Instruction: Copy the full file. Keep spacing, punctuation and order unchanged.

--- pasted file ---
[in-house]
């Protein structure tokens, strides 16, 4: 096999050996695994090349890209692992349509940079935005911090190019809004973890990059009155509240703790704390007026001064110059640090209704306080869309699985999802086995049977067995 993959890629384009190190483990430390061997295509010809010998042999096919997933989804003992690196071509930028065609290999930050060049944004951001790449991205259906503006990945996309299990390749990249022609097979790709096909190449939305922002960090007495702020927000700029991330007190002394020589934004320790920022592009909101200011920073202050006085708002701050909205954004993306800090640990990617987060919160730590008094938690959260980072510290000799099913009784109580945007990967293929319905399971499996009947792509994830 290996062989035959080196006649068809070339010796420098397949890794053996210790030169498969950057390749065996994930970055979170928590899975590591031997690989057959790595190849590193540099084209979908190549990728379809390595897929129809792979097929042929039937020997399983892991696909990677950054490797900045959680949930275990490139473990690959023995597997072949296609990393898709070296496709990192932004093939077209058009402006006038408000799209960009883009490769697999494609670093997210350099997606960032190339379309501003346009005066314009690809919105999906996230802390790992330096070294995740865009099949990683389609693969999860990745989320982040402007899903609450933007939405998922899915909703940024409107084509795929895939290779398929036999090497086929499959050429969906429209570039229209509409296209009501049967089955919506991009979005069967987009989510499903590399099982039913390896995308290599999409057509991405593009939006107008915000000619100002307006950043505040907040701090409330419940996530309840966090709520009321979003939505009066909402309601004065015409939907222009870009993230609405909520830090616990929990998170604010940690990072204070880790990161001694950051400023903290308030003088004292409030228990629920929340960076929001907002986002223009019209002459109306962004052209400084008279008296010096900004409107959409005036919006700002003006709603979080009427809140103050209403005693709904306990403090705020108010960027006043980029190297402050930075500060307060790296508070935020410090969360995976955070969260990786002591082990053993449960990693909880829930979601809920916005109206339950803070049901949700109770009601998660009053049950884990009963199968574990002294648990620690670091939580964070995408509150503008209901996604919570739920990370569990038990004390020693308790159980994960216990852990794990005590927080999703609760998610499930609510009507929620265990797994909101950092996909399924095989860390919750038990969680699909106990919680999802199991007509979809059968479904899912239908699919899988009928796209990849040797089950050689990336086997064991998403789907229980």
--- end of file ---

[in-house]
């Protein structure tokens, strides 16, 4: 096999050996695994090349890209692992349509940079935005911090190019809004973890990059009155509240703790704390007026001064110059640090209704306080869309699985999802086995049977067995 993959890629384009190190483990430390061997295509010809010998042999096919997933989804003992690196071509930028065609290999930050060049944004951001790449991205259906503006990945996309299990390749990249022609097979790709096909190449939305922002960090007495702020927000700029991330007190002394020589934004320790920022592009909101200011920073202050006085708002701050909205954004993306800090640990990617987060919160730590008094938690959260980072510290000799099913009784109580945007990967293929319905399971499996009947792509994830 290996062989035959080196006649068809070339010796420098397949890794053996210790030169498969950057390749065996994930970055979170928590899975590591031997690989057959790595190849590193540099084209979908190549990728379809390595897929129809792979097929042929039937020997399983892991696909990677950054490797900045959680949930275990490139473990690959023995597997072949296609990393898709070296496709990192932004093939077209058009402006006038408000799209960009883009490769697999494609670093997210350099997606960032190339379309501003346009005066314009690809919105999906996230802390790992330096070294995740865009099949990683389609693969999860990745989320982040402007899903609450933007939405998922899915909703940024409107084509795929895939290779398929036999090497086929499959050429969906429209570039229209509409296209009501049967089955919506991009979005069967987009989510499903590399099982039913390896995308290599999409057509991405593009939006107008915000000619100002307006950043505040907040701090409330419940996530309840966090709520009321979003939505009066909402309601004065015409939907222009870009993230609405909520830090616990929990998170604010940690990072204070880790990161001694950051400023903290308030003088004292409030228990629920929340960076929001907002986002223009019209002459109306962004052209400084008279008296010096900004409107959409005036919006700002003006709603979080009427809140103050209403005693709904306990403090705020108010960027006043980029190297402050930075500060307060790296508070935020410090969360995976955070969260990786002591082990053993449960990693909880829930979601809920916005109206339950803070049901949700109770009601998660009053049950884990009963199968574990002294648990620690670091939580964070995408509150503008209901996604919570739920990370569990038990004390020693308790159980994960216990852990794990005590927080999703609760998610499930609510009507929620265990797994909101950092996909399924095989860390919750038990969680699909106990919680999802199991007509979809059968479904899912239908699919899988009928796209990849040797089950050689990336086997064991998403789907229980």